Articulating assemblages of playbour to question participation in ICT-based collaborative platforms
Giacomo Poderi (IT University of Copenhagen)
Paper short abstract:
This work aims at articulating playbour to open the space for a critique of participation in ICT-based collaborative platforms. The work focuses on the material and symbolic conditions that characterize playbour and provides the basis to frame issues such as alienation, detachment, and burnouts.
Paper long abstract:
Contemporary society is strongly marked by rhetoric of a participatory culture. While such rhetoric and the concept of participation itself are always connoted by positive ethical and moral values (e.g. empowerment, fulfillment, and socialization), participation in practice and the implications of participation in specific contexts, for specific objectives do reveal often the challenges and problems of contemporary society (e.g. cultural and gender bias, power structures and marginalization). This contribution aims at articulating the concept of playbour to open the space for a critique of participation in ICT-based collaborative platforms. Playbour is loosely defined as "a condition where play is work and work is play". It recently emerged in game studies as a concept to frame the political economy of modding in game industry and the tensions between modders and game producers. This contribution reflects the developments of an early stage research and expands the application domain of playbour from games to ICT-based collaborative platforms. By levering on the assemblage construct this work will focus on the material and symbolic conditions that characterize playbour and put them near to those that can be found in framing such as peer production, platform cooperativism and platform capitalism. Contribution of this theoretical work is the framing of a concept that allows for participants' subjectivities to be at the center of the discourses on collective and collaborative phenomena. Thus providing the basis to talk about issues such as alienation, detachment, and burnouts from participation.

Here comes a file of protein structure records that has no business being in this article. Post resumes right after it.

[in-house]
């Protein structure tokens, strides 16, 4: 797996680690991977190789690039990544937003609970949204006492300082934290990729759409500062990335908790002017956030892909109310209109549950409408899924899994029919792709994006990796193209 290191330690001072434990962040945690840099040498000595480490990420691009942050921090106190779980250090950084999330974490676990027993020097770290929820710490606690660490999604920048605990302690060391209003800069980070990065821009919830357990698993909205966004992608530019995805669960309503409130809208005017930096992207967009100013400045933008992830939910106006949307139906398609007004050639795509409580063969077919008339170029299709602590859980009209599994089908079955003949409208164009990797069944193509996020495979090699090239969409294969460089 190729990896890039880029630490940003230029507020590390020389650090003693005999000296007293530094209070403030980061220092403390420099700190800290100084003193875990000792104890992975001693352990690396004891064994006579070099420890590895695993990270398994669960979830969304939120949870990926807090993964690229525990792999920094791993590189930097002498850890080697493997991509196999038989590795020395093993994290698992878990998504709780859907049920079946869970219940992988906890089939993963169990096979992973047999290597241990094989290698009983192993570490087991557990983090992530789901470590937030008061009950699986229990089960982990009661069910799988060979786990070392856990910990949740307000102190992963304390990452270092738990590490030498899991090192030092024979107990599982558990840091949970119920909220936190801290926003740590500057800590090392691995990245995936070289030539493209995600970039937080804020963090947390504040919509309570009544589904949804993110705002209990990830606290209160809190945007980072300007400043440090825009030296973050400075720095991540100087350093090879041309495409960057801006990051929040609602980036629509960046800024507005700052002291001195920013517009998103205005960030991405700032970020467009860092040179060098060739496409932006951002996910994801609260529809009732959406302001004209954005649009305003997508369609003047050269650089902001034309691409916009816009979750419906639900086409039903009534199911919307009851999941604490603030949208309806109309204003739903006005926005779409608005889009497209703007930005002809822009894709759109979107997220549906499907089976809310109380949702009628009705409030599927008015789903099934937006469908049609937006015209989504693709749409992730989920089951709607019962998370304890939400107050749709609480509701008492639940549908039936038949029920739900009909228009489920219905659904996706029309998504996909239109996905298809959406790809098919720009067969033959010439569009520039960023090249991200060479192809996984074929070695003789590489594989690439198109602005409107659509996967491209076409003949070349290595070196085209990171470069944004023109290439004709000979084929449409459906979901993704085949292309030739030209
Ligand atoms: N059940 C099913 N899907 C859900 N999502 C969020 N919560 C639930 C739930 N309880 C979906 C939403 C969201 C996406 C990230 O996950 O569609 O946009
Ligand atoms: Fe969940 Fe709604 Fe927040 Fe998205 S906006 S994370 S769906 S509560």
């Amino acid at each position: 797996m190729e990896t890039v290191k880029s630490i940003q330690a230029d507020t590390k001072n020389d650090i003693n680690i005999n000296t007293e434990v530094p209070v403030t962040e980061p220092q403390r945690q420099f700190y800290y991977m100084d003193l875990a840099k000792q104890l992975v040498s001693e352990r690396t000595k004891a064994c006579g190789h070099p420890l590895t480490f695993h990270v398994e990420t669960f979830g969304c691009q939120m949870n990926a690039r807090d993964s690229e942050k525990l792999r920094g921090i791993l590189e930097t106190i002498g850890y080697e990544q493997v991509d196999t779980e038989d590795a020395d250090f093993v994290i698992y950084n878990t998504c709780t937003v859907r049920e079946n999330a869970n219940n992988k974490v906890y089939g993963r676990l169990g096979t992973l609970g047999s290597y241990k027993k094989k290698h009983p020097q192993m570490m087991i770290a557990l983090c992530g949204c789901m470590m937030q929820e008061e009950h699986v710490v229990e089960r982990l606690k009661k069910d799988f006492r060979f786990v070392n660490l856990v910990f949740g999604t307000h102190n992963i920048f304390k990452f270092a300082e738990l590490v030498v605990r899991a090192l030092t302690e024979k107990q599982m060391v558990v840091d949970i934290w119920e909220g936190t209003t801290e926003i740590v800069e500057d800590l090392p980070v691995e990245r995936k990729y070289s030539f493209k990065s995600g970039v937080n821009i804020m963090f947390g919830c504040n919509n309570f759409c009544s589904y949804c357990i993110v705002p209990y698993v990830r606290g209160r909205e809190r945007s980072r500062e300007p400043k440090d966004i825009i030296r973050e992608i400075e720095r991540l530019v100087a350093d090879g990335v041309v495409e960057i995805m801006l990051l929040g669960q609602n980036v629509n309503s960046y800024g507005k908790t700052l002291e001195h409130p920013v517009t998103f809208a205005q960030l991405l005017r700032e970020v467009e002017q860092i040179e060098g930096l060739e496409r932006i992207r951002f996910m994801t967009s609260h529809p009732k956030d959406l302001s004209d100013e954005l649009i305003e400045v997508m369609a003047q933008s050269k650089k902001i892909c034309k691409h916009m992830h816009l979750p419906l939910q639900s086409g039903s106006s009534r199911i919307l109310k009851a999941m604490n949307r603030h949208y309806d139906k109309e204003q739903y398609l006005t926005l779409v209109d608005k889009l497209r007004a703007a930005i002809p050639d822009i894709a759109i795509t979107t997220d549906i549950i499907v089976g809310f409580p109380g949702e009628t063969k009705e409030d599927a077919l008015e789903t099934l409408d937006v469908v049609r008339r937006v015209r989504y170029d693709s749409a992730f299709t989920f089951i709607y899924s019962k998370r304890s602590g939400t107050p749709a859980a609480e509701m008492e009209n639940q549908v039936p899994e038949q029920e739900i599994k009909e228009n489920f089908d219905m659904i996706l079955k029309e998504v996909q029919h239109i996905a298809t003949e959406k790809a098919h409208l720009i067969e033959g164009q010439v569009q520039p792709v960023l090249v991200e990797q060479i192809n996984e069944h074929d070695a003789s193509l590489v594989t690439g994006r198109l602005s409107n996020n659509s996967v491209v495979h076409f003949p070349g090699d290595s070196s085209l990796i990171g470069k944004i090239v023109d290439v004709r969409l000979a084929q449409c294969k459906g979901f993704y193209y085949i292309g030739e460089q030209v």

STS meet ICT: politics and the collaborative turn in STS